TEXT OF INTERVIEW
Steve Chiotakis: Senate Banking Committee Chairman Christopher Dodd is expected to announce later today he’s retiring. The Connecticut Democrat was a key figure in the government response to the financial crisis, including some legislation to tighten oversight. Marketplace’s Nancy Marshall Genzer is with us live from Washington. Good morning, Nancy.
Nancy Marshall Genzer: Good morning.
Chiotakis: So what was Senator Dodd’s role in the wake of the crisis?
Marshall Genzer: Well, he sponsored a bill just this past November that would do a number of things. It would create a consumer financial protection agency and impose new controls on credit rating agencies and some of those risky investments that led to the financial crisis. It would also take away the power of the Fed to regulate banks. So that means the Fed wouldn’t be able to directly examine or supervise bank holding companies like Morgan Stanley or Bank of America. And Dodd’s bill would also strip the Fed of its authority to shut down a troubled bank.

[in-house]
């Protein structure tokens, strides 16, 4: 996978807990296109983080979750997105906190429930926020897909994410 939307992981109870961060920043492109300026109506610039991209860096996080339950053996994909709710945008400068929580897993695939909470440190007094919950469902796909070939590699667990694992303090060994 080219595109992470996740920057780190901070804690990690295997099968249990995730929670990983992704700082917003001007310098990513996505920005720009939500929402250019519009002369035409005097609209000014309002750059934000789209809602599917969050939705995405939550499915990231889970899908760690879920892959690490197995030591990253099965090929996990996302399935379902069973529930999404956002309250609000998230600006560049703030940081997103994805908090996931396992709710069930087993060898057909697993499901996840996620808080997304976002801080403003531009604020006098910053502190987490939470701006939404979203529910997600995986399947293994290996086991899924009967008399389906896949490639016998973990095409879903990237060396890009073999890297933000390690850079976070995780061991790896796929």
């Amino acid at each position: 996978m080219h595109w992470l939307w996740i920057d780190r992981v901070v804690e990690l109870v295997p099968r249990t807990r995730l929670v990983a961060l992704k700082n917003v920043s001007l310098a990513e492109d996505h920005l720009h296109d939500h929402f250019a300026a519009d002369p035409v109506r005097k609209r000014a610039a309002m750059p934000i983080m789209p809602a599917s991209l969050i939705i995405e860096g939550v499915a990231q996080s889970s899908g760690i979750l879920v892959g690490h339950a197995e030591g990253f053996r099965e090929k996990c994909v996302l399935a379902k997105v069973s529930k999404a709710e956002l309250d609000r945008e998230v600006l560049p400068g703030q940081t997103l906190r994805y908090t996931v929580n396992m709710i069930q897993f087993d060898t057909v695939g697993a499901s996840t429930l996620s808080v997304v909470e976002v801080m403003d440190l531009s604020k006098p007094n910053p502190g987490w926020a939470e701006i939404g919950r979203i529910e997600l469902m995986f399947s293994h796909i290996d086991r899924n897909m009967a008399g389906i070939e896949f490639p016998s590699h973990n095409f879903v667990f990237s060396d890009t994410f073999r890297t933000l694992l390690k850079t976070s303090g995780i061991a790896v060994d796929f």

Chiotakis: And why would he be retiring now?
Marshall Genzer: Well, Dodd’s been under a lot of criticism from people who say he got a sweetheart deal on a mortgage from Countrywide Financial, and of course Countrywide was one of the biggest issuer of subprime loans. Dodd also took a lot of heat for his contribution to legislation that seemed to make it easier for executives of American International Group to get bonuses.
Chiotakis: And Nancy, what happens to the financial reforms Dodd proposed in his bill?
Marshall Genzer: Well, Reuters is reporting today that some key senators are close to a bipartisan deal on some aspects of Dodd’s bill — namely keeping the Fed out of banking regulation. But you know, even if agreement is reached in the Senate, the House still has to be convinced, and it has already passed a financial reform bill — and that measure does not strip the Fed of its bank regulation powers.
Chiotakis: Hmmm. All right, Marketplace’s Nancy Marshall Genzer with us from Washington. Nancy, Thanks.
Marshall Genzer: You’re welcome.
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